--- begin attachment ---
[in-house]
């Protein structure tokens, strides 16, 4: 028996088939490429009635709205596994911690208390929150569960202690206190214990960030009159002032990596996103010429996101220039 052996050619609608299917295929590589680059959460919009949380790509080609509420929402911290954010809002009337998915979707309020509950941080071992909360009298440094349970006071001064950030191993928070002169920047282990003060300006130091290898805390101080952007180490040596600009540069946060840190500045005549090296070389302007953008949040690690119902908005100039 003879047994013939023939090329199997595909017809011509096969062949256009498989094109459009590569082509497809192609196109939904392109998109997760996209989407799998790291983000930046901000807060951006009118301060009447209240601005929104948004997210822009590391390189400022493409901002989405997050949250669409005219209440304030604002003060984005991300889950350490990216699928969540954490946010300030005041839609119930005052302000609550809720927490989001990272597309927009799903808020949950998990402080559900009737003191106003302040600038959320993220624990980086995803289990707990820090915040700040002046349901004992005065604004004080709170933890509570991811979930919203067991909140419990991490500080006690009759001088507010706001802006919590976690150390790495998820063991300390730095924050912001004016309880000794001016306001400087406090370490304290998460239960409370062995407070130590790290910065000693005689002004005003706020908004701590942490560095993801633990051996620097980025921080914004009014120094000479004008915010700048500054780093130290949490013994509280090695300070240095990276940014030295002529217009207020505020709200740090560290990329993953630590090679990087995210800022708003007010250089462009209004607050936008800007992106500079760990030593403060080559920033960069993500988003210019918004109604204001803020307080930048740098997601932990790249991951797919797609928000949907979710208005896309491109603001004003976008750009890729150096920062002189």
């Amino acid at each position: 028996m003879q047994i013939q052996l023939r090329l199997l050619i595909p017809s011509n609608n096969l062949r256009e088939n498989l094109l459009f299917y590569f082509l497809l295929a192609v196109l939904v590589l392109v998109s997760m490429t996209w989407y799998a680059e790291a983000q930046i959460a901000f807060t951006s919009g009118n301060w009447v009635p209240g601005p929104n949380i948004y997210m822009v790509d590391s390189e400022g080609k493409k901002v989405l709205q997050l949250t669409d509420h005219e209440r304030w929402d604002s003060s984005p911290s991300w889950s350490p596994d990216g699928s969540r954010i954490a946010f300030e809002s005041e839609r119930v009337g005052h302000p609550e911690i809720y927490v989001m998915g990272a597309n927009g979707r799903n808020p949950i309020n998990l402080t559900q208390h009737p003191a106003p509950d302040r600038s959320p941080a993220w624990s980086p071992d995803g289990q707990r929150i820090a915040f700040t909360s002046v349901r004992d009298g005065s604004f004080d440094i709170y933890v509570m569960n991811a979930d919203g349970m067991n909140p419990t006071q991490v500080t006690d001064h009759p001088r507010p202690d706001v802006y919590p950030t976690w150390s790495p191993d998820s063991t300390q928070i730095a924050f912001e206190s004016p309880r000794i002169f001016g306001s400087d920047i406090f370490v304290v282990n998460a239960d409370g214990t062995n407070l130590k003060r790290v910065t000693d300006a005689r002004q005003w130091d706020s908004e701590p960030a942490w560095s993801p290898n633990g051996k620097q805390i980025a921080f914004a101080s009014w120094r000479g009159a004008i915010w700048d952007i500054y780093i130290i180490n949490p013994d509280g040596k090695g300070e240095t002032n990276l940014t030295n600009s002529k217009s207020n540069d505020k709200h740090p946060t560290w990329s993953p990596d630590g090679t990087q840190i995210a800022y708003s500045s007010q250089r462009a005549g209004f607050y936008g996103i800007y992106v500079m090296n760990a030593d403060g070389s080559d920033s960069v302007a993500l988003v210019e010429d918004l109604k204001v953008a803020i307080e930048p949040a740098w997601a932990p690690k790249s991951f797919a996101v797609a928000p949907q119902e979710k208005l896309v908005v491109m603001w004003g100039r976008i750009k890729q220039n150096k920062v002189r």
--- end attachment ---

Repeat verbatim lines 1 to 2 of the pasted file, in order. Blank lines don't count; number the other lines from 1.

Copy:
[in-house]
């Protein structure tokens, strides 16, 4: 028996088939490429009635709205596994911690208390929150569960202690206190214990960030009159002032990596996103010429996101220039 052996050619609608299917295929590589680059959460919009949380790509080609509420929402911290954010809002009337998915979707309020509950941080071992909360009298440094349970006071001064950030191993928070002169920047282990003060300006130091290898805390101080952007180490040596600009540069946060840190500045005549090296070389302007953008949040690690119902908005100039 003879047994013939023939090329199997595909017809011509096969062949256009498989094109459009590569082509497809192609196109939904392109998109997760996209989407799998790291983000930046901000807060951006009118301060009447209240601005929104948004997210822009590391390189400022493409901002989405997050949250669409005219209440304030604002003060984005991300889950350490990216699928969540954490946010300030005041839609119930005052302000609550809720927490989001990272597309927009799903808020949950998990402080559900009737003191106003302040600038959320993220624990980086995803289990707990820090915040700040002046349901004992005065604004004080709170933890509570991811979930919203067991909140419990991490500080006690009759001088507010706001802006919590976690150390790495998820063991300390730095924050912001004016309880000794001016306001400087406090370490304290998460239960409370062995407070130590790290910065000693005689002004005003706020908004701590942490560095993801633990051996620097980025921080914004009014120094000479004008915010700048500054780093130290949490013994509280090695300070240095990276940014030295002529217009207020505020709200740090560290990329993953630590090679990087995210800022708003007010250089462009209004607050936008800007992106500079760990030593403060080559920033960069993500988003210019918004109604204001803020307080930048740098997601932990790249991951797919797609928000949907979710208005896309491109603001004003976008750009890729150096920062002189």